News / South Africa / Politics

Citizen Reporter
Reporter
4 minute read
10 Dec 2018
1:39 pm

IRR poll shows ANC support at 56%, DA and EFF down

Citizen Reporter

The survey shows support for DA comes in at 18% and at 11% for the EFF.

ANC banner. Picture: Twitter

Ahead of the national elections next year, the governing African National Congress (ANC) has slightly gained support from September to December, with the Institute of Race Relation’s (IRR’s) survey revealing a 4% increase to 56% in December.

The Institute took a snap poll between November 26 to December 4 – focusing exclusively on party political support – to supplement its first full survey on the electoral landscape, carried out in September 2018.

The poll shows the governing party’s support at 56% in December while the DA is on 18%, down five percentage points from September and the EFF is on 11%, down two percentage points from September.

The IRR said in a statement the poll comprised three sets of questions, voting intention, party favourability (ANC, DA, EFF) and, finally, a question on the strength of support for Patricia de Lille’s proposed new political party (Good), when forced to choose between it and the four biggest political parties.

The IRR statement reads: “That pattern is reflected in the party favourability ratings, which has 54% of respondents somewhat or very favourable towards the ANC (up from 53% in September); 28% somewhat or very favourable towards the DA (down from 34% in September) and 21% somewhat or very favourable towards the EFF (down from 28% in September),” .

The institute added that its snap poll also showed that in Gauteng, no party held a majority.

According to the poll, the ANC comes in with 48% in Gauteng, while the DA has 25% and the EFF 12%. The ANC has increased by two percentage points from September.

“The potential market for Patricia de Lille’s new party seems to be primarily among undecided voters, some of whom are likely alienated from the DA and the ANC. After that, she draws support directly from respondents who had previously selected the DA or the ANC.”

Head of politics and governance at the institute Gareth van Onselen said the sample used for the poll “was fully demographically representative and comprised only registered voters”.

“A total of 1,017 respondents were questioned. The margin of error is 3.9%. For the Gauteng sample, the margin of error is 6.4%. The confidence level is 95%.”

The poll forecast lower voter turnout for the elections next year, “a trend which is typical of maturing democracies and of electoral environments with high levels of discontent”.

The institute said it generated four additional turnout scenarios for its numbers, which are 69%, 71%, 75%, and 78%.

“This was done by assigning a probability of voting to each respondent based on their responses to several questions designed to measure their likelihood of voting, and excluding those least likely to vote.”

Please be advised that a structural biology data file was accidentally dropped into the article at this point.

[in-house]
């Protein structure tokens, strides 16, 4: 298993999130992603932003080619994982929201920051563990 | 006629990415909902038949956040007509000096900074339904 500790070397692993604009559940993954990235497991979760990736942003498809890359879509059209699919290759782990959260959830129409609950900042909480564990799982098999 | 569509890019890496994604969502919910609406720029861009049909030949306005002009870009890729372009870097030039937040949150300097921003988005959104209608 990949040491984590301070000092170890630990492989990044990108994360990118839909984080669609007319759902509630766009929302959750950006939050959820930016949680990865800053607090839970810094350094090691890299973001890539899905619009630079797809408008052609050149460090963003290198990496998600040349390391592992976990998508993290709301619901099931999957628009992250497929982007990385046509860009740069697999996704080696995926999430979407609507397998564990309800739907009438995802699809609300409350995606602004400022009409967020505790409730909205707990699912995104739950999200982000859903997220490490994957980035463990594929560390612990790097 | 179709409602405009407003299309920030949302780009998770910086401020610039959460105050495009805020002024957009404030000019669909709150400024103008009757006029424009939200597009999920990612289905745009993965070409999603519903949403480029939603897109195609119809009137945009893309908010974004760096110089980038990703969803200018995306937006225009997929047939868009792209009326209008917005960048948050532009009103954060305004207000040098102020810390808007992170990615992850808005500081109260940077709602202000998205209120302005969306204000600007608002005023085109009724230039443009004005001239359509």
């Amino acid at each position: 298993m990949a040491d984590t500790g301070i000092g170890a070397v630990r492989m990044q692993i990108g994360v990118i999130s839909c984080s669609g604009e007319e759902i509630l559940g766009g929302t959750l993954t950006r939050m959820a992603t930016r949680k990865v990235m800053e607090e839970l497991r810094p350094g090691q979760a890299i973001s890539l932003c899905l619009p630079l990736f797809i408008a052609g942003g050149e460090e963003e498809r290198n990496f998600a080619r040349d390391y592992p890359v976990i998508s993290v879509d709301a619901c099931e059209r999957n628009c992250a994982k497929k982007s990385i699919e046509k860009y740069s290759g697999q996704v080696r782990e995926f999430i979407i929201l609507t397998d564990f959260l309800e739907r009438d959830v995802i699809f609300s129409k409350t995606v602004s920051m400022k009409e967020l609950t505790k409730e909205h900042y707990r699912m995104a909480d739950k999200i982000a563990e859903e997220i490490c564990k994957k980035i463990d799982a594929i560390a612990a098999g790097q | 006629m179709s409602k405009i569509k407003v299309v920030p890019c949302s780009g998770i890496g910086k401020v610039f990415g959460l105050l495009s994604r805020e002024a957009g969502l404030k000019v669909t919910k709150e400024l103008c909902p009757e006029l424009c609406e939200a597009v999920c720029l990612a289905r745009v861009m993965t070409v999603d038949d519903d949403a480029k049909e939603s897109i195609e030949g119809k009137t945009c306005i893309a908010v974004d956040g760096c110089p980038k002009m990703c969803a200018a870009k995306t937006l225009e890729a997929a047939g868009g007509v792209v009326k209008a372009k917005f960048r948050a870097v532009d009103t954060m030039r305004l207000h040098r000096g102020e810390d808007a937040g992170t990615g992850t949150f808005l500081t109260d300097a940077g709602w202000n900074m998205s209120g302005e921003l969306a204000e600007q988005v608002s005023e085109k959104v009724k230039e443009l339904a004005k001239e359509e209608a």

The poll found that at a projected turnout scenario of 69%, the ANC is projected to get 59%, compared to 56% on 100% turnout, the DA 22% compared to 18% and EFF 10%, down from 11%.

Van Onselen said the poll was not a prediction but a snapshot in time, “in this case of the electoral market between 26 November 2018 and 4 December 2018”.

“Likewise, the numbers presented in the poll are not absolutely definitive.”

The poll put national support for the governing party at 51%, the DA at 17%, and support for the EFF at 11%, without undecided voters who account for 10% of the sample.

The key findings by the poll on party political support are that if an election were held tomorrow, on a projected 69% turnout scenario, the DA would return to 22%.

“However, that would not be an increase from its 2014 result. Lower turnout has a negligible effect on support for the EFF, which remains significantly higher than where it stood in 2014.”

Van Onselen said the DA’s loss in support seems to cut across racial demographics.

“It is down from 10% among black voters in September to 6% and, among minority voters, down from 71% in September to 61%.”

He said the ANC’s growth came on the back of an increase in black voter support, up from 63% to 69%.

“In turn, the EFF, which relies almost exclusively on black voters, lost two percentage points in this market, down from 16% to 14%. The most likely explanation for these trends is not current affairs but a general move back towards the ANC by those voters previously alienated from the party, although issues like the advent of Patricia de Lille’s new party and the VBS Mutual Bank scandal would have acted to retard the ability of both the DA and EFF to counter this.”

Van Onselen stressed that it was important to note there were still many variables at play.

“The impact of load-shedding, for example, has yet to be tested.”

A survey by Afrobarometer, whose findings were released late in October, found that if South Africans headed to the polls the next day, 48% of them would vote for the ANC while the DA and the EFF would share 11% of the voter support respectively.

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